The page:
Seroquel 100mg (Quetiapine)
It is very important to tell your doctor how you feel things are going during the first few weeks after you start taking quetiapine. It will probably take several weeks to see big enough changes in your symptoms to decide if quetiapine is the right medication for you.
Antipsychotic treatment is generally needed lifelong for persons with schizophrenia. Your doctor can best discuss the duration of treatment you need based on your symptoms and illness.
- Tablet (immediate release): 25 mg, 50 mg, 100 mg, 200 mg, 300 mg, 400 mg
- Seroquel XR
- Tablet (extended release): 50 mg, 150 mg, 200 mg, 300 mg, 400 mg
Generic name: quetiapine
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Buy Seroquel 100mg (Quetiapine).
Quetiapine is a medication that works in the brain to treat schizophrenia. It is also known as a second generation antipsychotic (SGA) or atypical antipsychotic. Quetiapine rebalances dopamine and serotonin to improve thinking, mood, and behavior.
Symptoms of schizophrenia include:
- Hallucinations — imagined voices or images that seem real
- Delusions — beliefs that are not true (e.g., other people are reading your thoughts)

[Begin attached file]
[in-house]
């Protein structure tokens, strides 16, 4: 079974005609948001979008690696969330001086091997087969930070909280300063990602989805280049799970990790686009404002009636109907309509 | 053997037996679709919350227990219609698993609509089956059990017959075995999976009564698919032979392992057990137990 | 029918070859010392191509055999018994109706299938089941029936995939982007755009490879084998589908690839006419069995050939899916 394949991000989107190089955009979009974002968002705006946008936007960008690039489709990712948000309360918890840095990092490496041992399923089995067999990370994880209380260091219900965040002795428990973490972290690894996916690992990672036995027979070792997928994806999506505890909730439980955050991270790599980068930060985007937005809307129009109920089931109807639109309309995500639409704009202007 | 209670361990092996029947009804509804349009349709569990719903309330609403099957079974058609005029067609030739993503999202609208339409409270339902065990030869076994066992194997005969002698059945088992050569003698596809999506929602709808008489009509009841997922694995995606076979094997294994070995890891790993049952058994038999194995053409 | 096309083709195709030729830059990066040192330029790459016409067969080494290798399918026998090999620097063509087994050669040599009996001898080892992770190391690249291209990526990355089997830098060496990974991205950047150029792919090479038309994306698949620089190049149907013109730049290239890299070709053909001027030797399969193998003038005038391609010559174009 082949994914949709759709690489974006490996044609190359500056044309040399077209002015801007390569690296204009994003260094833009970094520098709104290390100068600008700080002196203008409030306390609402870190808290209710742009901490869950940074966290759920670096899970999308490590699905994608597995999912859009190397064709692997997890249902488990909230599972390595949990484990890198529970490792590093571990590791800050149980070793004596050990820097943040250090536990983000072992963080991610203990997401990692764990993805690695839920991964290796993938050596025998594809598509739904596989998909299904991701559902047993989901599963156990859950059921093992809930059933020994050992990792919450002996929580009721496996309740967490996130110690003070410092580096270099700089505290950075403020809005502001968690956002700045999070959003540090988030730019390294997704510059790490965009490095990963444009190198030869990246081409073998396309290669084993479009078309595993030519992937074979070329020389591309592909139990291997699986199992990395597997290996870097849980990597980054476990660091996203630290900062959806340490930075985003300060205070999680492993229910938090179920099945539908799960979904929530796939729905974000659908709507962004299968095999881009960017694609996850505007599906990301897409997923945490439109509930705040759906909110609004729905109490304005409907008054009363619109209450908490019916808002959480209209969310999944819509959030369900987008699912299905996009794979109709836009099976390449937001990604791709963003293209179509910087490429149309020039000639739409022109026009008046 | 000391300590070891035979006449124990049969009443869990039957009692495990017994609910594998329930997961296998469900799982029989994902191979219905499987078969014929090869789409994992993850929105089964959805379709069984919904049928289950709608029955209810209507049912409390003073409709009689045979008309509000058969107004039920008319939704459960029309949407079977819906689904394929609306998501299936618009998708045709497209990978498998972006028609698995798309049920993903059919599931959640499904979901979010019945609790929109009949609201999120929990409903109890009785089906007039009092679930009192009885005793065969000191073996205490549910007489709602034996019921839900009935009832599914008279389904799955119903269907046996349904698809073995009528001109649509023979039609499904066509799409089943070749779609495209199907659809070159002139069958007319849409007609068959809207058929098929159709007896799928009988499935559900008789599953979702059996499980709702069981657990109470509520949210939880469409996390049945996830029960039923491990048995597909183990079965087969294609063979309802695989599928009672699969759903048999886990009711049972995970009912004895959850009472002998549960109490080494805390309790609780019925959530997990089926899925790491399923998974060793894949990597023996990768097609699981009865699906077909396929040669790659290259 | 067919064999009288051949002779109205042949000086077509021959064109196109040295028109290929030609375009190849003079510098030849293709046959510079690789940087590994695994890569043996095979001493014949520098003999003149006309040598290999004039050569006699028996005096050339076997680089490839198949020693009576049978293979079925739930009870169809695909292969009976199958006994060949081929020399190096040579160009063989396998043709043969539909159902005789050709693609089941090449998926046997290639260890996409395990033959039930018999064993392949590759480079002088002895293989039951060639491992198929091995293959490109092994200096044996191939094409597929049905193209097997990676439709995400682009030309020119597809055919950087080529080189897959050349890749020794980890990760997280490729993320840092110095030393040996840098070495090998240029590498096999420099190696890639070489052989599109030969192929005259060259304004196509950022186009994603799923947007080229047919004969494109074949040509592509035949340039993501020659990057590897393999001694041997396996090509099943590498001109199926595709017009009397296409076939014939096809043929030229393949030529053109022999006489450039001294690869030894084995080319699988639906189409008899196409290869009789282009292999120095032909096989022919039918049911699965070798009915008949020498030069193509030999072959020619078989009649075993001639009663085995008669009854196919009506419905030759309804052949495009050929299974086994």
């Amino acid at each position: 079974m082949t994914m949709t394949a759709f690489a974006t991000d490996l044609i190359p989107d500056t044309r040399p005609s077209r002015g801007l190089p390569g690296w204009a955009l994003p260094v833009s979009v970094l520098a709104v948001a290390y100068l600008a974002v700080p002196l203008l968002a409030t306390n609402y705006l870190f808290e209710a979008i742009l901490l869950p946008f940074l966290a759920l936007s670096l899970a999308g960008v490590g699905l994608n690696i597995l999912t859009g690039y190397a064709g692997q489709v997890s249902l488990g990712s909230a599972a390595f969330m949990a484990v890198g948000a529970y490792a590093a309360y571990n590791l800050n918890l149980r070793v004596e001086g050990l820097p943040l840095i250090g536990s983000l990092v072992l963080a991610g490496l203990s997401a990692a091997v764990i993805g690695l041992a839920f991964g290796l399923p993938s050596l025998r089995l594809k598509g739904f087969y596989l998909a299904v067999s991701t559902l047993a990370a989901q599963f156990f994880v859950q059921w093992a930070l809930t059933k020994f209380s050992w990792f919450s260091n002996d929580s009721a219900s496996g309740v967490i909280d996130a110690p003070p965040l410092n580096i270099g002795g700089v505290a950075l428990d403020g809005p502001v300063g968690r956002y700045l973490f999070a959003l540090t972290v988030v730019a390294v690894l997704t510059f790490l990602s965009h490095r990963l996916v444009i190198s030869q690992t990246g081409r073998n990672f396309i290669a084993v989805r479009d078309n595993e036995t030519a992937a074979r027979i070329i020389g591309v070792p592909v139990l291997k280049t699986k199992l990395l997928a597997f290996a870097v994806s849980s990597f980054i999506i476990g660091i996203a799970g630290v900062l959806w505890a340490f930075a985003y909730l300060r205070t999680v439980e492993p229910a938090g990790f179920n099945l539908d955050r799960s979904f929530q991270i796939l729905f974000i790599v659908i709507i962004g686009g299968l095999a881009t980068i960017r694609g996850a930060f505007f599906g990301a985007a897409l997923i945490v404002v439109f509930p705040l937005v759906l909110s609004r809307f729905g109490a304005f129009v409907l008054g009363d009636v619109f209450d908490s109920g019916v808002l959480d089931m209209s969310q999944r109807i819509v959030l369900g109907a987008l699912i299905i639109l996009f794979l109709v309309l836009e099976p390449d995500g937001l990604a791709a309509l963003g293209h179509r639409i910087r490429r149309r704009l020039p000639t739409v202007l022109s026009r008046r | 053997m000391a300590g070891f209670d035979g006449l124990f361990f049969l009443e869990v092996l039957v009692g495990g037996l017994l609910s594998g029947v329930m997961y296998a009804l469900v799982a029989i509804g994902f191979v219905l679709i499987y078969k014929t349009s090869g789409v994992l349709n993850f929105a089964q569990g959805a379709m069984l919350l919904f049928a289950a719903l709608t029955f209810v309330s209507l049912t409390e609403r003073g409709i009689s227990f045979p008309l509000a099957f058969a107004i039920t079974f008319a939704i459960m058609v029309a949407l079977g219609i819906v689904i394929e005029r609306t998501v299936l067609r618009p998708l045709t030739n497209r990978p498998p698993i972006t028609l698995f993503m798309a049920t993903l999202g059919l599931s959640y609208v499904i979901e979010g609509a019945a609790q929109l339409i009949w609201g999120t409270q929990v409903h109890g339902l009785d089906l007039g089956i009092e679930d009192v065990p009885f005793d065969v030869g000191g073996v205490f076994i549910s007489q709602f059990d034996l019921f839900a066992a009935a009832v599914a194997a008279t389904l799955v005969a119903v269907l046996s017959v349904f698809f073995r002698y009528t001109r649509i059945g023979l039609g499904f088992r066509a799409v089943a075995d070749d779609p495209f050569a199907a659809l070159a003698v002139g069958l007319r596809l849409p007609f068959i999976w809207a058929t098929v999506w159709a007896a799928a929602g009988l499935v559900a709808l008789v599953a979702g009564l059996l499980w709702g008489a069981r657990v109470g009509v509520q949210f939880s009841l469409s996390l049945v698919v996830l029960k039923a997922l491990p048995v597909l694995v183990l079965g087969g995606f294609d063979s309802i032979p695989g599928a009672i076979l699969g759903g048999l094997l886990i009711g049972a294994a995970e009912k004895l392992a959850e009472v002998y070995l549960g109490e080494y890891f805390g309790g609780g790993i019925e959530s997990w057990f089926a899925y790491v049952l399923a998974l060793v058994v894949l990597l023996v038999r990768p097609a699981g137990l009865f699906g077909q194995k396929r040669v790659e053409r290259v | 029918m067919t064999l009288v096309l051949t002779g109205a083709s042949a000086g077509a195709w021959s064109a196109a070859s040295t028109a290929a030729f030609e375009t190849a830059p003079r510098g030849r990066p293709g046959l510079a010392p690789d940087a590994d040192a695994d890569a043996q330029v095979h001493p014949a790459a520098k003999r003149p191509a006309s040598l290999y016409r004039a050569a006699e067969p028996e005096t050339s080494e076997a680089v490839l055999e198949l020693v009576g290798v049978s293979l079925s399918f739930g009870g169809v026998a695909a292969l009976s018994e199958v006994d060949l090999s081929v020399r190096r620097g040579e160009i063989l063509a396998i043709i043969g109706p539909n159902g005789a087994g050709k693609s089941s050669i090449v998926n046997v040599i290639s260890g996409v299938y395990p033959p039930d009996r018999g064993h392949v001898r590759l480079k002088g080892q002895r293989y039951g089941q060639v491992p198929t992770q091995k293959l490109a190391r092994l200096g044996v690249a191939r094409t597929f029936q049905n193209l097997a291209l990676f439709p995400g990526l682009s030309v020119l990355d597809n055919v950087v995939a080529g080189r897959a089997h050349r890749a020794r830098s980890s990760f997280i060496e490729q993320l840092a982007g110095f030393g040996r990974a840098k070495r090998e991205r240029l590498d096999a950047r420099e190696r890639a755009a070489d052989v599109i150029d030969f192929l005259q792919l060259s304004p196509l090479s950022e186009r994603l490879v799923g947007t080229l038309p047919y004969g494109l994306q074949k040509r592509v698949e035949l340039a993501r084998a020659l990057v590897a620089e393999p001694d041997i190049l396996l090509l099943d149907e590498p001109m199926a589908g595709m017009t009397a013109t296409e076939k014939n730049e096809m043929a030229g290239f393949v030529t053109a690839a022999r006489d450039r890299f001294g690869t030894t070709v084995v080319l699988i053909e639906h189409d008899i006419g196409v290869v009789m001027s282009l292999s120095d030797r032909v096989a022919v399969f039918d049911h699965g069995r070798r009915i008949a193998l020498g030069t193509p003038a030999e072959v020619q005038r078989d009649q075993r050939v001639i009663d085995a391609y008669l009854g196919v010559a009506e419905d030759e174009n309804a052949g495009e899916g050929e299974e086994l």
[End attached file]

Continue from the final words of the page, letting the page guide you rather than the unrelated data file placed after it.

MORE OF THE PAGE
- Disorganized thinking or trouble organizing your thoughts and making sense
- Little desire to be around other people
- Trouble speaking clearly
- Lack of motivation
Quetiapine may help some or all of these symptoms.
Quetiapine is also FDA approved for the following indications:
- Acute treatment of manic episodes of bipolar disorder
- Acute treatment of depressive episodes of bipolar disorder
- Maintenance (long-term) treatment of bipolar disorder (when used alone or with lithium or valproate)
- Adjunctive treatment of major depressive disorder. This means quetiapine is used in addition to an antidepressant to help treat depression.
Quetiapine may also be helpful when prescribed “off-label” for delusional parasitosis, post-traumatic stress disorder (PTSD), generalized anxiety disorder, delirium in the intensive care unit, and obsessive compulsive disorder. “Off-label” means that it has not been approved by the Food and Drug Administration for this condition. Your mental health provider should justify his or her thinking in recommending an “off-label” treatment. They should be clear about the limits of the research around that medication and if there are any other options.
Quetiapine is usually taken 1, 2, or 3 times per day with or without food. The extended release should be taken without food or with a light meal (≤300 calories).
Typically patients begin at a low dose of medicine and the dose is increased slowly over several weeks.
The dose usually ranges from 100 mg to 800 mg. Only your healthcare provider can determine the correct dose for you.
The extended release tablets should be swallowed whole. They should not be chewed, crushed, or broken.
Use a calendar, pillbox, alarm clock, or cell phone alert to help you remember to take your medication. You may also ask a family member or a friend to remind you or check in with you to be sure you are taking your medication.